Development and evaluation of a risk communication curriculum for medical students
SourcePatient Education and Counseling, 94, 1, (2014), pp. 43-49
Article / Letter to editor
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Patient Education and Counseling
SubjectRadboudumc 0: Other Research RIHS: Radboud Institute for Health Sciences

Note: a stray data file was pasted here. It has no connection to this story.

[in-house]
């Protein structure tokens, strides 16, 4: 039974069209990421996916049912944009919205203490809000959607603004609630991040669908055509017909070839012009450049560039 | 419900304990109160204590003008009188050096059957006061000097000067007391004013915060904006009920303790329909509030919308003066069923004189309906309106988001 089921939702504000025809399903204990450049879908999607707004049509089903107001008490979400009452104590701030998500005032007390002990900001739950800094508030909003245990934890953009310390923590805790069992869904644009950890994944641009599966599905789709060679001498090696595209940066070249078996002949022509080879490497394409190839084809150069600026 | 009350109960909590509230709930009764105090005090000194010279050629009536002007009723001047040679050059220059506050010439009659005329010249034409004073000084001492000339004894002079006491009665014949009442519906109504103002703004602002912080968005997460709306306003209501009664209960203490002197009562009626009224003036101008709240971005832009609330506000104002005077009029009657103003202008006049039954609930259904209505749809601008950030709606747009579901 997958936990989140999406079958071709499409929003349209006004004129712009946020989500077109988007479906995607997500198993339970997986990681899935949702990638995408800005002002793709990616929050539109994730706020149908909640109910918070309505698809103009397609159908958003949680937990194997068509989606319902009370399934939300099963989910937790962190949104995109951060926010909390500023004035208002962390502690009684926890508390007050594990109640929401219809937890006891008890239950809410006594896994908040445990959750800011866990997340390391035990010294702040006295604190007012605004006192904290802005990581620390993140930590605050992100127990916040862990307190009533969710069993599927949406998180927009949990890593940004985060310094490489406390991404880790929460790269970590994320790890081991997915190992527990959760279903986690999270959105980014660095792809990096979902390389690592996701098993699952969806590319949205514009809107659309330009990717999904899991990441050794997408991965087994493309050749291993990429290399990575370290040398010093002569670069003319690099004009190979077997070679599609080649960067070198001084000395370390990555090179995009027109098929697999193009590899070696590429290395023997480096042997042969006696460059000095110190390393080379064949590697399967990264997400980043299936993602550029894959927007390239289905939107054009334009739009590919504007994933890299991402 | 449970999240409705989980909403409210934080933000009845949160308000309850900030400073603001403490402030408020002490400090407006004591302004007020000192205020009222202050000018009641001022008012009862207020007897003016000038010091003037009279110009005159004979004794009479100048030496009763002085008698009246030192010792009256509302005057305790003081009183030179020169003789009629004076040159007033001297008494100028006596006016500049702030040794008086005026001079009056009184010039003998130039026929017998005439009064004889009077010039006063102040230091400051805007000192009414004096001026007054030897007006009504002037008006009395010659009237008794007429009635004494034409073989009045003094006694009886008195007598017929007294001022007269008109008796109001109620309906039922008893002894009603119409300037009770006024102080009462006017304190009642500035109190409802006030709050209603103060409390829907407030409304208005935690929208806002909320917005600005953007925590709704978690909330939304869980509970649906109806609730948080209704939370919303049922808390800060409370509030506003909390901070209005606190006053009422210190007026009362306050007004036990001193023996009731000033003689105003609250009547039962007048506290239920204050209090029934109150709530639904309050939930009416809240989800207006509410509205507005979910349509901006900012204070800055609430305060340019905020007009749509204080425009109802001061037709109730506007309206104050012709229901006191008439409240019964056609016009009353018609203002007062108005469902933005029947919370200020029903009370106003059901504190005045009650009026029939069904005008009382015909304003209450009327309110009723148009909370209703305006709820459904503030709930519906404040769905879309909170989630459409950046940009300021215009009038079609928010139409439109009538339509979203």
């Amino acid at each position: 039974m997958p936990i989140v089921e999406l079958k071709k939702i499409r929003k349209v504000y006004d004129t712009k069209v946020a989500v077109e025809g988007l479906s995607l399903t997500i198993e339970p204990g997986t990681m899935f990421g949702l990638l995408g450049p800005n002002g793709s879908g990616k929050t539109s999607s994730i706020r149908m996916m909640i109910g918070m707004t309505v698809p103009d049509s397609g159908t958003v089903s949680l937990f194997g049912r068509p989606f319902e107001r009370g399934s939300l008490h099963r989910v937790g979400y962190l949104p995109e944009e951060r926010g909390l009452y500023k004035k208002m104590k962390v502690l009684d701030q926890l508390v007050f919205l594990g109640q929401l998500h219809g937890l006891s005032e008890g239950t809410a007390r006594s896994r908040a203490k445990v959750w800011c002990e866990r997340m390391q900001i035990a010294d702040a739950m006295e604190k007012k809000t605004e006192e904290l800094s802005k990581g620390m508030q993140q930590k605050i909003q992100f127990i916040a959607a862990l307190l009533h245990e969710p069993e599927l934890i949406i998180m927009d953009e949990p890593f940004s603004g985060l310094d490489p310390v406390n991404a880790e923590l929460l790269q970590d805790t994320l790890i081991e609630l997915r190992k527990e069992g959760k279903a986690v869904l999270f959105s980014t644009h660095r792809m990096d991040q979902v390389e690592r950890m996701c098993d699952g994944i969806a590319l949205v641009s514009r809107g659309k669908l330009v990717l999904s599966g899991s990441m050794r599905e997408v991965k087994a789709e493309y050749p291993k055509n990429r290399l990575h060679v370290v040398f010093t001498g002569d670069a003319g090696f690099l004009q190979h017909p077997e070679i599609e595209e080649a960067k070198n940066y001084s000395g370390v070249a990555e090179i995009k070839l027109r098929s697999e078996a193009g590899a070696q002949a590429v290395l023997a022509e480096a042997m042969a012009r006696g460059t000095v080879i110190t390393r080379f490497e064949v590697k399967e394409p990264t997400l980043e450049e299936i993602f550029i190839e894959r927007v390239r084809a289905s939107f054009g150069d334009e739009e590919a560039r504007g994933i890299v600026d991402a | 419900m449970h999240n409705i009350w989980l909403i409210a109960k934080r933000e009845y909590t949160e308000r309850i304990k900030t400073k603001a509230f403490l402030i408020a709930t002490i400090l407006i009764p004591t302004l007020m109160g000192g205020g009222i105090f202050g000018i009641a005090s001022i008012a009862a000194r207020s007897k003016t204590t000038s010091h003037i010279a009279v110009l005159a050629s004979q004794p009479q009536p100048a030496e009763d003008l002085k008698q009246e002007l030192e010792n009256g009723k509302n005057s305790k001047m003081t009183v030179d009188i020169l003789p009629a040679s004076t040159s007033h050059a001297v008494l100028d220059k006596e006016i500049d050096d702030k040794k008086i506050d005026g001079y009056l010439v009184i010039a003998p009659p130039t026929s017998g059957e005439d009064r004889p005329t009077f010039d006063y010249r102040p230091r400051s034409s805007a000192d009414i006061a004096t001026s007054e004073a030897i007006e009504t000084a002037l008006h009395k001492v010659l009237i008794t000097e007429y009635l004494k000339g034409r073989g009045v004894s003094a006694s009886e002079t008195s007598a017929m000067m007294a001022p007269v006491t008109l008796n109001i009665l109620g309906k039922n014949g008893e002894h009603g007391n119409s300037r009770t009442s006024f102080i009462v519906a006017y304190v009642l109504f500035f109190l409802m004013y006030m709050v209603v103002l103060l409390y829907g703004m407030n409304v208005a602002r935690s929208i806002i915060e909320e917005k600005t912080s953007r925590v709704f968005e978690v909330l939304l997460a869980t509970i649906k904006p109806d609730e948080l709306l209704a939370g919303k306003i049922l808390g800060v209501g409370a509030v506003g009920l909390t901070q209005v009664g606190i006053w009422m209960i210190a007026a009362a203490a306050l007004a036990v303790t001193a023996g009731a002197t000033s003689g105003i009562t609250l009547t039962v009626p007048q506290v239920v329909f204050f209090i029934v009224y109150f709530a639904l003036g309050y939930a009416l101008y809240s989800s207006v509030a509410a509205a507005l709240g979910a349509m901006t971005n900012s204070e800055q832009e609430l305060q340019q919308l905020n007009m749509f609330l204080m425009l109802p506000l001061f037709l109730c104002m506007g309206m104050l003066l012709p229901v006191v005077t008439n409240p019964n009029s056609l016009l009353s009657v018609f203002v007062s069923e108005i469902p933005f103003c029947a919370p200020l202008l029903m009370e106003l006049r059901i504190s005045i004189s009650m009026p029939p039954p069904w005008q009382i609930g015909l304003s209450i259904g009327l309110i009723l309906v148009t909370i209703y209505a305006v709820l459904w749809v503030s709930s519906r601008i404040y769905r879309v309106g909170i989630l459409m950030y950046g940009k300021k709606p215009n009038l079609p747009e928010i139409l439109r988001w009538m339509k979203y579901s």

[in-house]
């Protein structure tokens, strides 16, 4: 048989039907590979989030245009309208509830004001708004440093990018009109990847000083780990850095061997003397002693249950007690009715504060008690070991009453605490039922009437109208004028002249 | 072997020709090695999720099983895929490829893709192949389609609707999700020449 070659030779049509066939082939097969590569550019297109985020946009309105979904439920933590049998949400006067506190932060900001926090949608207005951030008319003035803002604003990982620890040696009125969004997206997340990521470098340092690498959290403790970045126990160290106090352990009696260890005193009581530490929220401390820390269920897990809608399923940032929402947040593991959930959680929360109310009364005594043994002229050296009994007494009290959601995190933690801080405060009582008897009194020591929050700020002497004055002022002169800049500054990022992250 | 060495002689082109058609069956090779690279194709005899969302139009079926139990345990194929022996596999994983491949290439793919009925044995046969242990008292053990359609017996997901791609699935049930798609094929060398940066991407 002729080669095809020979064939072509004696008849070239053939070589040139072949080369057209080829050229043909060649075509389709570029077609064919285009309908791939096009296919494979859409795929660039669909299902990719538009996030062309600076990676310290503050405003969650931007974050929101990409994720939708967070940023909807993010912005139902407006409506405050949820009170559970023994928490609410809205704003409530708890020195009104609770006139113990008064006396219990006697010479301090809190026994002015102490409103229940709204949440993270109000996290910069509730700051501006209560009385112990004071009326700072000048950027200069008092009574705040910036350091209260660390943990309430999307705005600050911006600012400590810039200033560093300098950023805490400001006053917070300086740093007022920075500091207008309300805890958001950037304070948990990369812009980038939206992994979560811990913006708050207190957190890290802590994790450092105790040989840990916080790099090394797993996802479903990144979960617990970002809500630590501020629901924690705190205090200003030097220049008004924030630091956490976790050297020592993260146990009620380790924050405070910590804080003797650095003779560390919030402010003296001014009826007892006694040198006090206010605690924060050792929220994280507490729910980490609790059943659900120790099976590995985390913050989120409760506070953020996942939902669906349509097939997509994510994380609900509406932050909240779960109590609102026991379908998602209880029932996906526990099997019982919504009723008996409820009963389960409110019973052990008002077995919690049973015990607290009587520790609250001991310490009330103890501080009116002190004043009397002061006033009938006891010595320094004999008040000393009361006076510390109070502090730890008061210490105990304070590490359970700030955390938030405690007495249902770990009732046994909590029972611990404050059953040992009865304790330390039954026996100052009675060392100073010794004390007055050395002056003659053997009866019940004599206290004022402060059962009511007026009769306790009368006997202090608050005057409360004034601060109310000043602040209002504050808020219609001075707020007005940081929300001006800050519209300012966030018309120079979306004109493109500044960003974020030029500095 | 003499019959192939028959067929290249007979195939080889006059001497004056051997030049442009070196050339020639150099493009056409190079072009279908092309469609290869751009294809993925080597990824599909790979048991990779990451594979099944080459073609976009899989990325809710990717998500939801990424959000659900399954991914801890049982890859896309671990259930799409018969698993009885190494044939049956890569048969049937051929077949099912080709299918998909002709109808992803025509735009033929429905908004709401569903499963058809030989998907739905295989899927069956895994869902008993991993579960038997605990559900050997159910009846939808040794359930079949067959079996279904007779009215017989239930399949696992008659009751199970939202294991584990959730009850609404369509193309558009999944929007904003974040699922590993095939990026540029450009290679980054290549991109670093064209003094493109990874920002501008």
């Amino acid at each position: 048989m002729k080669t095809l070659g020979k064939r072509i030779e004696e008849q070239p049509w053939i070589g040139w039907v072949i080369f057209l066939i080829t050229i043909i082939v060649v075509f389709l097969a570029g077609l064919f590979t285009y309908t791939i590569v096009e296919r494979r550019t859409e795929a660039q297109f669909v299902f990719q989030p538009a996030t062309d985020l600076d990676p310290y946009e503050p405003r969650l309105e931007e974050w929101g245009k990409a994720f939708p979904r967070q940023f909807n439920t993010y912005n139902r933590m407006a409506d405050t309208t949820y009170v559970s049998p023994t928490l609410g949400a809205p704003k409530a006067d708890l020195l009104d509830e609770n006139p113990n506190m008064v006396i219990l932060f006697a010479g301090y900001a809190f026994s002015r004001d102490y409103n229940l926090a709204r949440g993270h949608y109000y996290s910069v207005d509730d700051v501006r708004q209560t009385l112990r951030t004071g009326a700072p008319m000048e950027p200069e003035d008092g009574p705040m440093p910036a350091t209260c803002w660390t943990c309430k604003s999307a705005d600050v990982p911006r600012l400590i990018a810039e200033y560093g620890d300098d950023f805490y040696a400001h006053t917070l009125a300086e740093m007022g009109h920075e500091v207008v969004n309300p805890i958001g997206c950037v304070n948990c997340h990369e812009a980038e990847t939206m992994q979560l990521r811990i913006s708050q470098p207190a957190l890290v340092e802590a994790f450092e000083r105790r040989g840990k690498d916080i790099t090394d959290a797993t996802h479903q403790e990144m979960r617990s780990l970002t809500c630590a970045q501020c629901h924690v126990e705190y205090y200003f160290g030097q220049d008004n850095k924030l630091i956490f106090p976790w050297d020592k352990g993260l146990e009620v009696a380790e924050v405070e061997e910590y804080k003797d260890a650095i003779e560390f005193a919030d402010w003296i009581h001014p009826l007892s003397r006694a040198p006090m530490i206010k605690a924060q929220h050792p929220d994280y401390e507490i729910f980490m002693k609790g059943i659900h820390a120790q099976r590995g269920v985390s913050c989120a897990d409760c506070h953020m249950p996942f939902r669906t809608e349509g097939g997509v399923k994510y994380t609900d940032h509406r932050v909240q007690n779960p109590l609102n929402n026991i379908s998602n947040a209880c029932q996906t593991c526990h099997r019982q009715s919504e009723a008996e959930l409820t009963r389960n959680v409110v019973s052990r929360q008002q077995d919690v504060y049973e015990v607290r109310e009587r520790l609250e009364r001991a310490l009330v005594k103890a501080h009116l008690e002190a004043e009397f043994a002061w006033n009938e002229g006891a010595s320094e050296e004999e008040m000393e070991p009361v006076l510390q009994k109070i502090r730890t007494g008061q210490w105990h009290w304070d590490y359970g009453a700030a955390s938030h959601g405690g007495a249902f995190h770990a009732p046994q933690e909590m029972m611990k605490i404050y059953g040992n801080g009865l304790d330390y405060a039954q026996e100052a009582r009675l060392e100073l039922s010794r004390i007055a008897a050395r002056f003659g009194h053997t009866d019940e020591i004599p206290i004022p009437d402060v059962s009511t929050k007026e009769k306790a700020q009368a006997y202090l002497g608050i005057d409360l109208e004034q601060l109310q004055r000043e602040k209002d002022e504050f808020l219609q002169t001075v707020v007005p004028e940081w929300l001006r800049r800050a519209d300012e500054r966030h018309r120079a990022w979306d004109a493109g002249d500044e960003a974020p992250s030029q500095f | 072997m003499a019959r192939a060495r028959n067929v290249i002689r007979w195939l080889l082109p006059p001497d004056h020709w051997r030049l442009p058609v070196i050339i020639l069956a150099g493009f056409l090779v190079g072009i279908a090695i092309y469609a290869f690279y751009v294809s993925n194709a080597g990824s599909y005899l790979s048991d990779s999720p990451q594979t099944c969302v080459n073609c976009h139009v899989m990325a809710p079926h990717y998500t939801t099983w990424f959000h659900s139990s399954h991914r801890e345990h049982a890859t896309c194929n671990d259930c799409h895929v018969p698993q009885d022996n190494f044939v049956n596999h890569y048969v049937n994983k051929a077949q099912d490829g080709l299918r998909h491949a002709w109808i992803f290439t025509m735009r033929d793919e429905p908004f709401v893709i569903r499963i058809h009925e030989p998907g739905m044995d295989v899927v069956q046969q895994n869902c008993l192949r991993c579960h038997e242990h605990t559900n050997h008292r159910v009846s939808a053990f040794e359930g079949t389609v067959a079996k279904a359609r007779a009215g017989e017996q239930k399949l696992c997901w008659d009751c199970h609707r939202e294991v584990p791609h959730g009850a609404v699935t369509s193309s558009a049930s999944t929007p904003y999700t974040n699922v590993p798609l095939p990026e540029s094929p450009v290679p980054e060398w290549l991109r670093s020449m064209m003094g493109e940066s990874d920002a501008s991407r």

OBJECTIVE: To develop, pilot, and evaluate a curriculum for teaching clinical risk communication skills to medical students. METHODS: A new experience-based curriculum, "Risk Talk," was developed and piloted over a 1-year period among students at Tufts University School of Medicine. An experimental study of 2nd-year students exposed vs. unexposed to the curriculum was conducted to evaluate the curriculum's efficacy. Primary outcome measures were students' objective (observed) and subjective (self-reported) risk communication competence; the latter was assessed using an Observed Structured Clinical Examination (OSCE) employing new measures. RESULTS: Twenty-eight 2nd-year students completed the curriculum, and exhibited significantly greater (p<.001) objective and subjective risk communication competence than a convenience sample of 24 unexposed students. New observational measures of objective competence in risk communication showed promising evidence of reliability and validity. The curriculum was resource-intensive. CONCLUSION: The new experience-based clinical risk communication curriculum was efficacious, although resource-intensive. More work is needed to develop the feasibility of curriculum delivery, and to improve the measurement of competence in clinical risk communication. PRACTICE IMPLICATIONS: Risk communication is an important advanced communication skill, and the Risk Talk curriculum provides a model educational intervention and new assessment tools to guide future efforts to teach and evaluate this skill.
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